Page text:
But who was that with her?
Ed fought down the panic and anger to concentrate and get a look at the young man walking with Tammy Jo. He was tall and thin, with wavy blond hair. He was holding Tammy Jo’s hand.
Why did she look so happy? She was supposed to be faithful; that’s what good women do.
Betrayal didn’t sit well in Ed Nolan’s gut.
Ed adjusted his glasses once more and started his Chevy. He shifted into drive and slowly followed the young couple down the street, wanting that boy to stop looking at his girl, stop talking to her, stop touching her. Every minute that passed made him angrier and angrier. What could he do?
Suddenly, he remembered: It’s Wednesday. Tammy Jo has choir practice.
Ed pulled up alongside the couple and rolled down his window. Doing his best to sound calm, Ed greeted Tammy Jo by name and then lied to her. He told her that her mother wanted to meet her early at the church for practice and he would take her. Tammy Jo looked at Ed – he knew she would recognize him as the local accountant: mousy, and in her mind, old and safe. She smiled at the young man Ed hated so much and waved good bye to him as she hopped into the back seat of the blue Chevy and closed the door behind her.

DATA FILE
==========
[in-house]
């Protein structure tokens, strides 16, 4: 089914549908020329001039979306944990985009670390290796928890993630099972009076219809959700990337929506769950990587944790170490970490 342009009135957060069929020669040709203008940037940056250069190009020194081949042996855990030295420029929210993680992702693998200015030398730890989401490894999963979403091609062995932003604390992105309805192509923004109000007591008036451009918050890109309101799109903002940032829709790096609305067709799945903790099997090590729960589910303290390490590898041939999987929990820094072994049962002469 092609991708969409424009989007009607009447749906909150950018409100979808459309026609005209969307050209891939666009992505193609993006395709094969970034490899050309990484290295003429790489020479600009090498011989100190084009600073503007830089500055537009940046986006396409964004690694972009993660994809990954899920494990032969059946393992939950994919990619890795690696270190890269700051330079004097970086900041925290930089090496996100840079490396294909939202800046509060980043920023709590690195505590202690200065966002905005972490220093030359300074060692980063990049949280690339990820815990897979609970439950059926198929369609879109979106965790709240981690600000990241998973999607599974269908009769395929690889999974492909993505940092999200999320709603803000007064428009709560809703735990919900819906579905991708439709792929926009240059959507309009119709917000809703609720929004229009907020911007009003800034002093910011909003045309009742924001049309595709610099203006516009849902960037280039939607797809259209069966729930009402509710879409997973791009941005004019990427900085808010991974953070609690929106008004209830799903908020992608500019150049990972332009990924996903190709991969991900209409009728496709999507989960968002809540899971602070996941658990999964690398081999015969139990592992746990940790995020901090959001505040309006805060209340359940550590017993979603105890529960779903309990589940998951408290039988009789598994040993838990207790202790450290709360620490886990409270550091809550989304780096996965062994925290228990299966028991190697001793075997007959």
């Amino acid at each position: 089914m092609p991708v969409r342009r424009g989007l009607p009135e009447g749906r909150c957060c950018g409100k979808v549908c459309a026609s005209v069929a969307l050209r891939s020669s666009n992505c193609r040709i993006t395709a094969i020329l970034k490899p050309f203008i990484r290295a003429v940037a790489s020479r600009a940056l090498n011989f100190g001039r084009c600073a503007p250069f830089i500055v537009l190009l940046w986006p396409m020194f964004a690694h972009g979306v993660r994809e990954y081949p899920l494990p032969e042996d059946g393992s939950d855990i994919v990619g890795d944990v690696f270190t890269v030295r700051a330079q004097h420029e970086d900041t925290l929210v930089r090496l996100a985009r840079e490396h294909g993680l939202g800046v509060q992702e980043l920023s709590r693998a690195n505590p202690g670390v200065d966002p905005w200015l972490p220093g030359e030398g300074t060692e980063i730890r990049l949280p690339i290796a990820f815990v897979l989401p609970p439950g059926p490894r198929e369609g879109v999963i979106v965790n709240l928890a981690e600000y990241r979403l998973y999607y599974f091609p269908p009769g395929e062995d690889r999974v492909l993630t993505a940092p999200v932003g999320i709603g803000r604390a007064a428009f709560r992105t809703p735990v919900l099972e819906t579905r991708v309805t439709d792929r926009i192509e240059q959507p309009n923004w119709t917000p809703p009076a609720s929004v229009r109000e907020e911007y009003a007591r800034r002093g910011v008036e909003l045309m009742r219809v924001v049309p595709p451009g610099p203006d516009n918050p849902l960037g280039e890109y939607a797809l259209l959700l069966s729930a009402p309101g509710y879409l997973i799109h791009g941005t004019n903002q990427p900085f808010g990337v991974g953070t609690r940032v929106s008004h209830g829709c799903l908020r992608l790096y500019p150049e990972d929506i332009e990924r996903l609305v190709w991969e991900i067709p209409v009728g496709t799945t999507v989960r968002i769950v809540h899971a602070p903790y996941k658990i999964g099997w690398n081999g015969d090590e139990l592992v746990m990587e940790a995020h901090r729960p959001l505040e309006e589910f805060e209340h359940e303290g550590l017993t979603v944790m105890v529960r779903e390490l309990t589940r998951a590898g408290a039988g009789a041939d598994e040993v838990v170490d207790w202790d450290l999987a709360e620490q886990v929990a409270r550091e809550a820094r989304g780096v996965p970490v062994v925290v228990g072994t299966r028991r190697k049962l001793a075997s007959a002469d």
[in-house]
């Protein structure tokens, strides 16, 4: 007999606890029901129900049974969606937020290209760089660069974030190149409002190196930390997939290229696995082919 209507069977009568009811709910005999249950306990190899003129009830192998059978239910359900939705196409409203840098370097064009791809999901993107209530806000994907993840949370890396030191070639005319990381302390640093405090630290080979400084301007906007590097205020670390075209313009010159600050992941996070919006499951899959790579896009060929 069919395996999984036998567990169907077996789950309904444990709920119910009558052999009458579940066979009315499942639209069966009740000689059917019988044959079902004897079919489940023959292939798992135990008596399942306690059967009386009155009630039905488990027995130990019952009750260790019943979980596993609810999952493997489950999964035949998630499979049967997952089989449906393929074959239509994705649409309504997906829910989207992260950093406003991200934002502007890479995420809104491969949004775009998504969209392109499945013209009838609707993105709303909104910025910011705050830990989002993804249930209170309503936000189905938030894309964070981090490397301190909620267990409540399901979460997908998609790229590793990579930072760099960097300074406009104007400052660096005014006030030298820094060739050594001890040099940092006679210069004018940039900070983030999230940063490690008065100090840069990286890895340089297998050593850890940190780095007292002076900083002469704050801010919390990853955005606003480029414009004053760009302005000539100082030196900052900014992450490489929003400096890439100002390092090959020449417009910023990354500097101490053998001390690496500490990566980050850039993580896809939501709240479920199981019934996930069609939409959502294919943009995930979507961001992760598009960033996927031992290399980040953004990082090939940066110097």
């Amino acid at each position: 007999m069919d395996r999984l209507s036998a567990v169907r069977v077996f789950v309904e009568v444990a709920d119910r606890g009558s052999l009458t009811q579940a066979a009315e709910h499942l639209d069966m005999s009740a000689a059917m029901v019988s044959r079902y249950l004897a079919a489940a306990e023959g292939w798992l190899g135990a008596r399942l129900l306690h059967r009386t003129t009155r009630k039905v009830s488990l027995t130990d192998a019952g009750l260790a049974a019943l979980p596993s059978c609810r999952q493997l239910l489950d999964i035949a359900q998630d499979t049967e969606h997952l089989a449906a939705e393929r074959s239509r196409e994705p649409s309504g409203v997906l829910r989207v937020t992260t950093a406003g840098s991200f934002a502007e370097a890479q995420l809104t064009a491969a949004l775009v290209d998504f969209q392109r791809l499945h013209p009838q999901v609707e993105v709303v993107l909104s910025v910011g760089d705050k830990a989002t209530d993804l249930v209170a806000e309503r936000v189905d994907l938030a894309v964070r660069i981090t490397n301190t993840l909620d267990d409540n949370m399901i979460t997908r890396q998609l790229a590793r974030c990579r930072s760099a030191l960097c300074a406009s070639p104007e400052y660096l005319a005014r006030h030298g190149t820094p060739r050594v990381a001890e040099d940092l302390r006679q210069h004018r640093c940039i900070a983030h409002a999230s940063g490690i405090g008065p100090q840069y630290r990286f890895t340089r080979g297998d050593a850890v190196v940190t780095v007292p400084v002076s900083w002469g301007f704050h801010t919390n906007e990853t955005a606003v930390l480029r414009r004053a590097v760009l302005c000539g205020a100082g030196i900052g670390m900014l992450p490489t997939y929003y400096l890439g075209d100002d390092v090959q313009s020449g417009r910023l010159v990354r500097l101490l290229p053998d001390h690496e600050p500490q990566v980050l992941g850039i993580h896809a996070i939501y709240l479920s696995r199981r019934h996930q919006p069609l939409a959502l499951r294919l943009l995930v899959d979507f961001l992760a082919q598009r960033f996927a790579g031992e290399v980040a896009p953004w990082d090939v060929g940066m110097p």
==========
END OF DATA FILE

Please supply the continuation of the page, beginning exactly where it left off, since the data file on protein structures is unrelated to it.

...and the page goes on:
Ed could hardly believe his luck as he steered the car away from the curb and headed north.
Tammy Jo was immediately sorry she had listened to the accountant; the church was on the south end of town. Tiny drops of perspiration beaded her forehead. Where was he taking her? When she tried to talk to him, Ed turned the radio louder and louder to drown her out. He was picking up speed, leaving all that was familiar to Tammy Jo behind them.